It isn’t every day that the work I do here at the Gates Foundation is called audacious, but when one of our partners described our collective efforts to end family homelessness in Washington State with precisely this word, I took it as a compliment. And
I actually think she meant it that way.
This month, we joined forces with with
Building Changes, one of the anchor grantees in our homelessness work, and invited more than 200 of our partners to join a conversation about the past three years of our work together. Representatives from government, philanthropy, non-profit providers,
Public Housing Authorities, advocacy organizations, the faith community, evaluators and others reviewed data that has been collected in our
Washington State demonstration communities that provide keys to understanding a complex problem with equally complex solutions.
If ending family homelessness were easy, that goal would have been accomplished a long time ago. Families go into crisis for many different reasons, and can lose their housing after losing a job, experiencing a health crisis, fleeing domestic violence,
struggling with a mental illness or substance abuse problem – each family’s story and situation is unique.
We’ve been working at this with our partners locally for more than a decade, and we still don’t have all the solutions. But those of us who gathered together last week were able to agree on three key points:
- We are making great progress in working together at a systems level to create smarter, better, responses to family homelessness. New
Coordinated Entry efforts provide evidence that we can do a better job of identifying and responding to family needs early on in each family’s crisis.
- We have better and better
data available to help us understand the complexities of family homelessness, and design the best possible responses that can help us prevent or rapidly respond to families at risk of, or experience homelessness.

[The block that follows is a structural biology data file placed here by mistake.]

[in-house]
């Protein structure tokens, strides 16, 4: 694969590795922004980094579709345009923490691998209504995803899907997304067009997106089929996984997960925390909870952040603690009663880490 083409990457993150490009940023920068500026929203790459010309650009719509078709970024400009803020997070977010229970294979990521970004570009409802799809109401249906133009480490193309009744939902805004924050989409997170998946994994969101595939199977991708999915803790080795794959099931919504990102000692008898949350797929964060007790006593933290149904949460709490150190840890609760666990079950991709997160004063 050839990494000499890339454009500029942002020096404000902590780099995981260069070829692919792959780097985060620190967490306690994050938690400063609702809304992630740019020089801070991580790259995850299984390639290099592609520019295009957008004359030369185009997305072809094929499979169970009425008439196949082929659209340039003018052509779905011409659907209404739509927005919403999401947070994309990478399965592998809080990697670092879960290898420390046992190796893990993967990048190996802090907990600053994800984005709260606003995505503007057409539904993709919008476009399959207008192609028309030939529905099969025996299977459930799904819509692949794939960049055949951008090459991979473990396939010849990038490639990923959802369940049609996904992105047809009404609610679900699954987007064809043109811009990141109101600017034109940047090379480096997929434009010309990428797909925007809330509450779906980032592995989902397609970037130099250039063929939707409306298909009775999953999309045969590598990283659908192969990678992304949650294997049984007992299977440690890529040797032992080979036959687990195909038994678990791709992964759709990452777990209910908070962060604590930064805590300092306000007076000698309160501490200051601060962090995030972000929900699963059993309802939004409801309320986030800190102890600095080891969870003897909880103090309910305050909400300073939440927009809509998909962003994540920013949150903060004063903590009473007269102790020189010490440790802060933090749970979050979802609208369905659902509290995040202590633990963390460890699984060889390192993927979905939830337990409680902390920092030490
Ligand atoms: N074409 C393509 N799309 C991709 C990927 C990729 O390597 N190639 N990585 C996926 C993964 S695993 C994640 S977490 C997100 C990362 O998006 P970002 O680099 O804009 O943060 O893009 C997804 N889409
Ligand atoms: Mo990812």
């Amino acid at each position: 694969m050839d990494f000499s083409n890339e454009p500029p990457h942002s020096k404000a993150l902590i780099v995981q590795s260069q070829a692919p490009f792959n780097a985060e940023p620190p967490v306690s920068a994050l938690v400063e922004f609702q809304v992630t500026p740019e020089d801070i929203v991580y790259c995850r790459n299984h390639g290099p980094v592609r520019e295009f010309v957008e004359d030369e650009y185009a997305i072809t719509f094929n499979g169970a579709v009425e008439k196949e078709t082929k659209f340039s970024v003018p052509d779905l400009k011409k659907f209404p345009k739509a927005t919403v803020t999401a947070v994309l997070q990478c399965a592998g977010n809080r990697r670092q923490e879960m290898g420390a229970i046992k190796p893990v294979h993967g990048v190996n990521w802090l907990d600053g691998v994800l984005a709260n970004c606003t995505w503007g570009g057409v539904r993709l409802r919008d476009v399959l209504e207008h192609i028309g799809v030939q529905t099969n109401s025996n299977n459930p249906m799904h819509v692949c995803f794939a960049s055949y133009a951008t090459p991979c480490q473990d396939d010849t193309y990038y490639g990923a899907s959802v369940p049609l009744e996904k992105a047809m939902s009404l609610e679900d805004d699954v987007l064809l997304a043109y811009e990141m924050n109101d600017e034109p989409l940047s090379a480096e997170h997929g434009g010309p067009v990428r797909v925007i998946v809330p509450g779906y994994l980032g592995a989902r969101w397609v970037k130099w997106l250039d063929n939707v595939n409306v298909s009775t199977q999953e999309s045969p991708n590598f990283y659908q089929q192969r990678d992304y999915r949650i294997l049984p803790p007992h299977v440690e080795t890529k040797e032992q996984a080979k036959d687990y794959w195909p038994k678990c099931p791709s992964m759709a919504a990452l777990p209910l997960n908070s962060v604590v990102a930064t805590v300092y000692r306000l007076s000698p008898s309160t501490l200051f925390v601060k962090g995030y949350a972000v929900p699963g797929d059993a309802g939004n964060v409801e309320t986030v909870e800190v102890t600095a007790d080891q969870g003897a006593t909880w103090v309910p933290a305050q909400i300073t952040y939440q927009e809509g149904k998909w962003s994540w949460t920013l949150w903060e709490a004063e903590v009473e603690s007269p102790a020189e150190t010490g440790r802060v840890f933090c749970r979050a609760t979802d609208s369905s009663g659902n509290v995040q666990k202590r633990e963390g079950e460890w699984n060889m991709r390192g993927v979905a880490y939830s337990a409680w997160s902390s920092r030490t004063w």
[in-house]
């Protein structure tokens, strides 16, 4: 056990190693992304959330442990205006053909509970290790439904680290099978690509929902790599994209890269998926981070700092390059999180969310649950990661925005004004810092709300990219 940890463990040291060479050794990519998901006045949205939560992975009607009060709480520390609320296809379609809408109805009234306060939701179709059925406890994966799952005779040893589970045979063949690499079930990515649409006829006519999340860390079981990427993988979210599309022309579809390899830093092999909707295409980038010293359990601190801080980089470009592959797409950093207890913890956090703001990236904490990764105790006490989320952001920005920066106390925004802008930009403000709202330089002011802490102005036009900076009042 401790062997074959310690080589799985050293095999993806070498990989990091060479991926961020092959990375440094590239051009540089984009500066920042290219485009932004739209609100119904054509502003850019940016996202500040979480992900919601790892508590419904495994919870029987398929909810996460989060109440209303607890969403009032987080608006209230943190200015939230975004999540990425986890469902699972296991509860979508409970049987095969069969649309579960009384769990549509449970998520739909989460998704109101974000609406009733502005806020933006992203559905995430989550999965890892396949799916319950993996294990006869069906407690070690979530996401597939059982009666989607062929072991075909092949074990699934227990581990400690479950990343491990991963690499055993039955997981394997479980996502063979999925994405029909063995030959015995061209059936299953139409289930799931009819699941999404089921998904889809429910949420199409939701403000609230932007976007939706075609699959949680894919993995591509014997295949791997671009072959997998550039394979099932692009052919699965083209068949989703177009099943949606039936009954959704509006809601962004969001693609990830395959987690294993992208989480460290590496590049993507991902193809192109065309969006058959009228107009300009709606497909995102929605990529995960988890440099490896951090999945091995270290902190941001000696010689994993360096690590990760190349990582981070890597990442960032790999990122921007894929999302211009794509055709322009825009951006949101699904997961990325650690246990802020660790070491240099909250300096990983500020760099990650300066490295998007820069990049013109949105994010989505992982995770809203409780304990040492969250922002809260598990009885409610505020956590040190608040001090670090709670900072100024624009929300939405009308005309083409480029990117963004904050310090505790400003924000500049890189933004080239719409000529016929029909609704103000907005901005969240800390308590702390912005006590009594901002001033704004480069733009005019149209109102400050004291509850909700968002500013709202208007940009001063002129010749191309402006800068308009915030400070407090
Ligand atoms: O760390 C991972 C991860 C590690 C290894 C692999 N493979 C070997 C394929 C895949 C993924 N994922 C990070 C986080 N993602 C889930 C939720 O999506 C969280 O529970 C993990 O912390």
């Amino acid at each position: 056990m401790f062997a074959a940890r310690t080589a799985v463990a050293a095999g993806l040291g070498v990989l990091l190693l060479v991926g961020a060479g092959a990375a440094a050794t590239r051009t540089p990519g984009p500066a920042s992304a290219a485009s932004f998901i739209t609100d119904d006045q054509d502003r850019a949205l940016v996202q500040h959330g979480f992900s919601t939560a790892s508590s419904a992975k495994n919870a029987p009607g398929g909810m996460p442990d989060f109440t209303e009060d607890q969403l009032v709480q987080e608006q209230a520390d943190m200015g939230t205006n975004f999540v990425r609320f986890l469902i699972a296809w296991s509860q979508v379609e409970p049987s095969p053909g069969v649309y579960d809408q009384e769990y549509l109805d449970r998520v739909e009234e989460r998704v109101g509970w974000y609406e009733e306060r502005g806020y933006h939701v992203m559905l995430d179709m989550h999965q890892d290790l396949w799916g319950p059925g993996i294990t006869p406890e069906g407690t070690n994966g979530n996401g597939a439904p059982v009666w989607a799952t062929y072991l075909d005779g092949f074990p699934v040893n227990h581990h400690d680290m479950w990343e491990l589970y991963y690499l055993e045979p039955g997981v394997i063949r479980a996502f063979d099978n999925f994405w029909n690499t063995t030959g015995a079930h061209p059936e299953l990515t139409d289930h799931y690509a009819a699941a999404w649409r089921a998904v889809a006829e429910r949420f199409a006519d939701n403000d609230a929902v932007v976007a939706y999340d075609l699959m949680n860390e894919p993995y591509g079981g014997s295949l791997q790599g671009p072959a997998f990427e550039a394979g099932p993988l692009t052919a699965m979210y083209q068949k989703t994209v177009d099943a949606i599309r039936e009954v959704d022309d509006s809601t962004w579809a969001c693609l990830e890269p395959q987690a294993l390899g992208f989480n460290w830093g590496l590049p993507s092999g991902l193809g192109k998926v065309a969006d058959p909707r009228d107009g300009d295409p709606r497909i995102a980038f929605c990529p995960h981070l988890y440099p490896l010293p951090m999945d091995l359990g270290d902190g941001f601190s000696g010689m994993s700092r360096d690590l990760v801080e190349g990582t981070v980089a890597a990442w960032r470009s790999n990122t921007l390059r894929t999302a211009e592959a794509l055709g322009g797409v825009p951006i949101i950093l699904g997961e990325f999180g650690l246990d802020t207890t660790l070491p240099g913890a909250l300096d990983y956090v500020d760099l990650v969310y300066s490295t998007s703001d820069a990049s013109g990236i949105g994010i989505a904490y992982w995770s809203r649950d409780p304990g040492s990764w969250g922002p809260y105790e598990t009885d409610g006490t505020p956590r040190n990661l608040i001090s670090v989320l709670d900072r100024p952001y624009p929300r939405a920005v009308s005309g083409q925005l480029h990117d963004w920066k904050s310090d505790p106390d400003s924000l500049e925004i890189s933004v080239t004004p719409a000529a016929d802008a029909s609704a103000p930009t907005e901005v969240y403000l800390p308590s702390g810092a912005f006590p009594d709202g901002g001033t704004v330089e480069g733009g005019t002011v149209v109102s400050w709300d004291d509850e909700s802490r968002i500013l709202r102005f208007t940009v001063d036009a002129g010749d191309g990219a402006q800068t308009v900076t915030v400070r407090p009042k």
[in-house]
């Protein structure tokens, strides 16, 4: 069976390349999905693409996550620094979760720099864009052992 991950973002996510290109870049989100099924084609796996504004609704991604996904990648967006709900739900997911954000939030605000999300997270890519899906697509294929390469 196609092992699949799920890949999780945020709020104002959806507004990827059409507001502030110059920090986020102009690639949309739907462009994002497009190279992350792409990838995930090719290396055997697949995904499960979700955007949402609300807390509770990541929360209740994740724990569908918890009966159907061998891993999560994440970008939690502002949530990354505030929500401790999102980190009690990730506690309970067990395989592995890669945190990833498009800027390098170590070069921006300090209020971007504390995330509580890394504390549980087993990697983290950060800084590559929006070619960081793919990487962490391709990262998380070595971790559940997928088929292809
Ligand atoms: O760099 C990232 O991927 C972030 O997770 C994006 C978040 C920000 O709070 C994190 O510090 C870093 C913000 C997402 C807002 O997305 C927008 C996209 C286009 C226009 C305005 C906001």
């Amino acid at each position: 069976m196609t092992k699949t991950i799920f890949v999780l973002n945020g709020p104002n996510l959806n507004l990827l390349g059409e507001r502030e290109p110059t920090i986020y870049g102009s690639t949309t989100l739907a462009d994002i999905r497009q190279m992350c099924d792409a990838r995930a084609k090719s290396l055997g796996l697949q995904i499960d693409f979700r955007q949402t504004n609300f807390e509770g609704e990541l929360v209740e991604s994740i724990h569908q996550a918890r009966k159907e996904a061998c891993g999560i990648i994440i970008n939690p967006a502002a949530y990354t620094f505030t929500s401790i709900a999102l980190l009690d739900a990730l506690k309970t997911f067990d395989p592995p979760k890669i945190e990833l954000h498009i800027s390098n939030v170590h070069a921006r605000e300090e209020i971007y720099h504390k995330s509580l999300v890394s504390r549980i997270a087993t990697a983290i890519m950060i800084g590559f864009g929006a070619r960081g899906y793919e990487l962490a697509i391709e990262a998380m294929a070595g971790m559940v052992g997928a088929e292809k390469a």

- In the current economic climate of scarce resources, we must create the most efficient and effective responses possible. This means being bold in our exploration of new innovations with the potential to stretch our housing and service dollars further in
the service of larger numbers of families in crisis.
Rapid re-housing, a promising practice being tested in communities across the nation, is worthy of careful consideration as a potential alternative to more expensive responses that may work just as well to stabilize a family’s housing crisis.
Creating the right combination of housing and services for each family – just as a business would seek to match each customer to products best suited to their needs – must be our goal. That is really hard, difficult work, but the level of commitment I experienced
last week among so many different partners made it clear to me that we can – and will – end family homelessness. If you need encouragement that this result is possible – and critically important to the future of the most vulnerable in our communities – take
a look at the faces in this short video, and listen to the words of their stories, and you will see quickly why this work is so very important to us all.
At the end of our meeting, another partner approached me and said, “That was fascinating. I was actually watching systems change unfolding in real time.” I think that’s precisely the way audacious goals become real results.